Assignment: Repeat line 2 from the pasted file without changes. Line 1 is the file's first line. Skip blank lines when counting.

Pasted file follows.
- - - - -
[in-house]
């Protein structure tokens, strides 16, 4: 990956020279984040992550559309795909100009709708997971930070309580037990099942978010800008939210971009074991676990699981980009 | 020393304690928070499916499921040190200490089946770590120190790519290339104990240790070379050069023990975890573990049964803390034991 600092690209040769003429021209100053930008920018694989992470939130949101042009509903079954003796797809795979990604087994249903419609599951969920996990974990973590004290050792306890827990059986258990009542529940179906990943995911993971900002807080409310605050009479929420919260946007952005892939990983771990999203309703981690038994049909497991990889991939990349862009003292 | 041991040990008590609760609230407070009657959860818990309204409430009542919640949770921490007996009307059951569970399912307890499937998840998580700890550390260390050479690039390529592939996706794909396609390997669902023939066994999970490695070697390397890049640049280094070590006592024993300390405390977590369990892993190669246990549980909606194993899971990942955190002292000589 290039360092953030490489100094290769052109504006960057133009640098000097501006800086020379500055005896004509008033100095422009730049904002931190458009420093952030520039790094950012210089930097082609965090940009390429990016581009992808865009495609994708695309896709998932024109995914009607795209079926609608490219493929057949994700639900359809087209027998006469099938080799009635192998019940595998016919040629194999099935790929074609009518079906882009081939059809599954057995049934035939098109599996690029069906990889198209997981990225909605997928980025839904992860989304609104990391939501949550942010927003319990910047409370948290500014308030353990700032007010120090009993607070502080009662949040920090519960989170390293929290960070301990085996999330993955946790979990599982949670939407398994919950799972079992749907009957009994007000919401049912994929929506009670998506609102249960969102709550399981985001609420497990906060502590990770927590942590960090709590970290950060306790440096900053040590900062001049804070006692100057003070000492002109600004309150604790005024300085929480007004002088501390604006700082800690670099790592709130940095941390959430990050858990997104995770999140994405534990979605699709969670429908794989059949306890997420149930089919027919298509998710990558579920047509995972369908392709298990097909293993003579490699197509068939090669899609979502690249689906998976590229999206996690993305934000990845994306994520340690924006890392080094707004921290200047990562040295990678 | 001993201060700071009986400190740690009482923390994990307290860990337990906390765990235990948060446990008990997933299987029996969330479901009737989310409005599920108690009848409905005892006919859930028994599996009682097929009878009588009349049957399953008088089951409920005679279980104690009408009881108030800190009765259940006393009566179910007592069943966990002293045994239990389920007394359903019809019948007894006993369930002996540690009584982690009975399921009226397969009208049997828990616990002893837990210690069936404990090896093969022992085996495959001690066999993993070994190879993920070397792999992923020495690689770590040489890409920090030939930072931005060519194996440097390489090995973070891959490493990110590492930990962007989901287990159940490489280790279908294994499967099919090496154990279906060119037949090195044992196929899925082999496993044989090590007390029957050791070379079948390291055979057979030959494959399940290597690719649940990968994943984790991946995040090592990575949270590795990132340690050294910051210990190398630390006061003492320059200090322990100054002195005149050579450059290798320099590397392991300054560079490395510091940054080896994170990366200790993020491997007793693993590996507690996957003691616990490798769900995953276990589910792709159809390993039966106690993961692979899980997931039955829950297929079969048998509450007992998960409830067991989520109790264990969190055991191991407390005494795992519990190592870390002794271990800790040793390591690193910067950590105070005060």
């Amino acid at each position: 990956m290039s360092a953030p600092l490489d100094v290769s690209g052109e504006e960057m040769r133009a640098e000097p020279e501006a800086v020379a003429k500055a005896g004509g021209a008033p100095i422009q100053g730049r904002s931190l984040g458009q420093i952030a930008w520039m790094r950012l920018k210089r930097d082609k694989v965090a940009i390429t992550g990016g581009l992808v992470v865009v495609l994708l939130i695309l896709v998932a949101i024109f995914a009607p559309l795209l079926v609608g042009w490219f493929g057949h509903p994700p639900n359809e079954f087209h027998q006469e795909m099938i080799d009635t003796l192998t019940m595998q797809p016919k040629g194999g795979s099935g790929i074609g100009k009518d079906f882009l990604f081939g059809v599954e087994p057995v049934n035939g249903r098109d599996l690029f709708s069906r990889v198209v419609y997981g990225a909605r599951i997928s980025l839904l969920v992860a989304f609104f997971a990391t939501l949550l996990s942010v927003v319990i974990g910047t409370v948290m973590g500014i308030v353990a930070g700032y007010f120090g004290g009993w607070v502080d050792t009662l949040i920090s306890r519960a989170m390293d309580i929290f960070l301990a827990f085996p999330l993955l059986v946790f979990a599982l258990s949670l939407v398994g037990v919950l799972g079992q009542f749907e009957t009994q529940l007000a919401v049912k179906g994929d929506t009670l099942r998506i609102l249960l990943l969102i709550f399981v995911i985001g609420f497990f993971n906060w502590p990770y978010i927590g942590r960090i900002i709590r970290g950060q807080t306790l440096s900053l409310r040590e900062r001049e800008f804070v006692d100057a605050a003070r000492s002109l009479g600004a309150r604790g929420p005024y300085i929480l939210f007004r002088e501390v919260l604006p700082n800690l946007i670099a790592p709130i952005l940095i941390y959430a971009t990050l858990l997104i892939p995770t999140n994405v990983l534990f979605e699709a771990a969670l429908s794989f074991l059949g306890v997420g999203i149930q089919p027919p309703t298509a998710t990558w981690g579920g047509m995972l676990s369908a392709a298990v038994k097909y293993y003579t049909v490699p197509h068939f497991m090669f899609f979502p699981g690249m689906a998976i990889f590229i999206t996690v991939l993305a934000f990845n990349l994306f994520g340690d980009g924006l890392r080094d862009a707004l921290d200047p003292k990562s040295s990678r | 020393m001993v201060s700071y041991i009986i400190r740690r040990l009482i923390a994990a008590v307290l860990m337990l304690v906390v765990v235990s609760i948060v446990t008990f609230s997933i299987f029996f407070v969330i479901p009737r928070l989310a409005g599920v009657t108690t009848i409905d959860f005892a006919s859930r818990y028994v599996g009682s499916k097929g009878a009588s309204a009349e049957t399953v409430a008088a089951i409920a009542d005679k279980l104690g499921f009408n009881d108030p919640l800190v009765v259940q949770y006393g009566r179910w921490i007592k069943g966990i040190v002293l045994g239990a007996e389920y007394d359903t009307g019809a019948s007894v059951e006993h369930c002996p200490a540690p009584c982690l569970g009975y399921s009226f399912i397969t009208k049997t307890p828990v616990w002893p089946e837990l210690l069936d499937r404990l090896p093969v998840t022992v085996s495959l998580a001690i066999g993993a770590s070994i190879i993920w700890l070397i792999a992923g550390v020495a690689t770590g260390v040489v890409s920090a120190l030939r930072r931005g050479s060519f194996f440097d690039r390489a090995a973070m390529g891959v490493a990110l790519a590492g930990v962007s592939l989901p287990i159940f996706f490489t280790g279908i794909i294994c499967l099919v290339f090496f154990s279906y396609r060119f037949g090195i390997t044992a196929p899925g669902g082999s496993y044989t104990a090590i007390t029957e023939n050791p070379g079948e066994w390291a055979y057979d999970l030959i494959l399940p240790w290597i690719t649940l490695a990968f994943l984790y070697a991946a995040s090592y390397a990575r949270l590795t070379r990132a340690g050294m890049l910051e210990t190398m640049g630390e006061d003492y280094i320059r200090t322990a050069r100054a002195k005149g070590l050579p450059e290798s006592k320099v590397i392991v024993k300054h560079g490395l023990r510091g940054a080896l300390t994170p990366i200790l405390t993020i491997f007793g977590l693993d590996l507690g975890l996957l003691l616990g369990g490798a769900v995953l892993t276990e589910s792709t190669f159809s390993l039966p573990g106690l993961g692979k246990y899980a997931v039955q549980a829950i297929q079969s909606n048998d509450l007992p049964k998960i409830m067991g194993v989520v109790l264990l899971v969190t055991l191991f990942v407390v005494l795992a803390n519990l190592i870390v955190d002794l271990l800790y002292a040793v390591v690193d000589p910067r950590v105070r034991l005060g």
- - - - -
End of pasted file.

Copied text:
């Protein structure tokens, strides 16, 4: 990956020279984040992550559309795909100009709708997971930070309580037990099942978010800008939210971009074991676990699981980009 | 020393304690928070499916499921040190200490089946770590120190790519290339104990240790070379050069023990975890573990049964803390034991 600092690209040769003429021209100053930008920018694989992470939130949101042009509903079954003796797809795979990604087994249903419609599951969920996990974990973590004290050792306890827990059986258990009542529940179906990943995911993971900002807080409310605050009479929420919260946007952005892939990983771990999203309703981690038994049909497991990889991939990349862009003292 | 041991040990008590609760609230407070009657959860818990309204409430009542919640949770921490007996009307059951569970399912307890499937998840998580700890550390260390050479690039390529592939996706794909396609390997669902023939066994999970490695070697390397890049640049280094070590006592024993300390405390977590369990892993190669246990549980909606194993899971990942955190002292000589 290039360092953030490489100094290769052109504006960057133009640098000097501006800086020379500055005896004509008033100095422009730049904002931190458009420093952030520039790094950012210089930097082609965090940009390429990016581009992808865009495609994708695309896709998932024109995914009607795209079926609608490219493929057949994700639900359809087209027998006469099938080799009635192998019940595998016919040629194999099935790929074609009518079906882009081939059809599954057995049934035939098109599996690029069906990889198209997981990225909605997928980025839904992860989304609104990391939501949550942010927003319990910047409370948290500014308030353990700032007010120090009993607070502080009662949040920090519960989170390293929290960070301990085996999330993955946790979990599982949670939407398994919950799972079992749907009957009994007000919401049912994929929506009670998506609102249960969102709550399981985001609420497990906060502590990770927590942590960090709590970290950060306790440096900053040590900062001049804070006692100057003070000492002109600004309150604790005024300085929480007004002088501390604006700082800690670099790592709130940095941390959430990050858990997104995770999140994405534990979605699709969670429908794989059949306890997420149930089919027919298509998710990558579920047509995972369908392709298990097909293993003579490699197509068939090669899609979502690249689906998976590229999206996690993305934000990845994306994520340690924006890392080094707004921290200047990562040295990678 | 001993201060700071009986400190740690009482923390994990307290860990337990906390765990235990948060446990008990997933299987029996969330479901009737989310409005599920108690009848409905005892006919859930028994599996009682097929009878009588009349049957399953008088089951409920005679279980104690009408009881108030800190009765259940006393009566179910007592069943966990002293045994239990389920007394359903019809019948007894006993369930002996540690009584982690009975399921009226397969009208049997828990616990002893837990210690069936404990090896093969022992085996495959001690066999993993070994190879993920070397792999992923020495690689770590040489890409920090030939930072931005060519194996440097390489090995973070891959490493990110590492930990962007989901287990159940490489280790279908294994499967099919090496154990279906060119037949090195044992196929899925082999496993044989090590007390029957050791070379079948390291055979057979030959494959399940290597690719649940990968994943984790991946995040090592990575949270590795990132340690050294910051210990190398630390006061003492320059200090322990100054002195005149050579450059290798320099590397392991300054560079490395510091940054080896994170990366200790993020491997007793693993590996507690996957003691616990490798769900995953276990589910792709159809390993039966106690993961692979899980997931039955829950297929079969048998509450007992998960409830067991989520109790264990969190055991191991407390005494795992519990190592870390002794271990800790040793390591690193910067950590105070005060």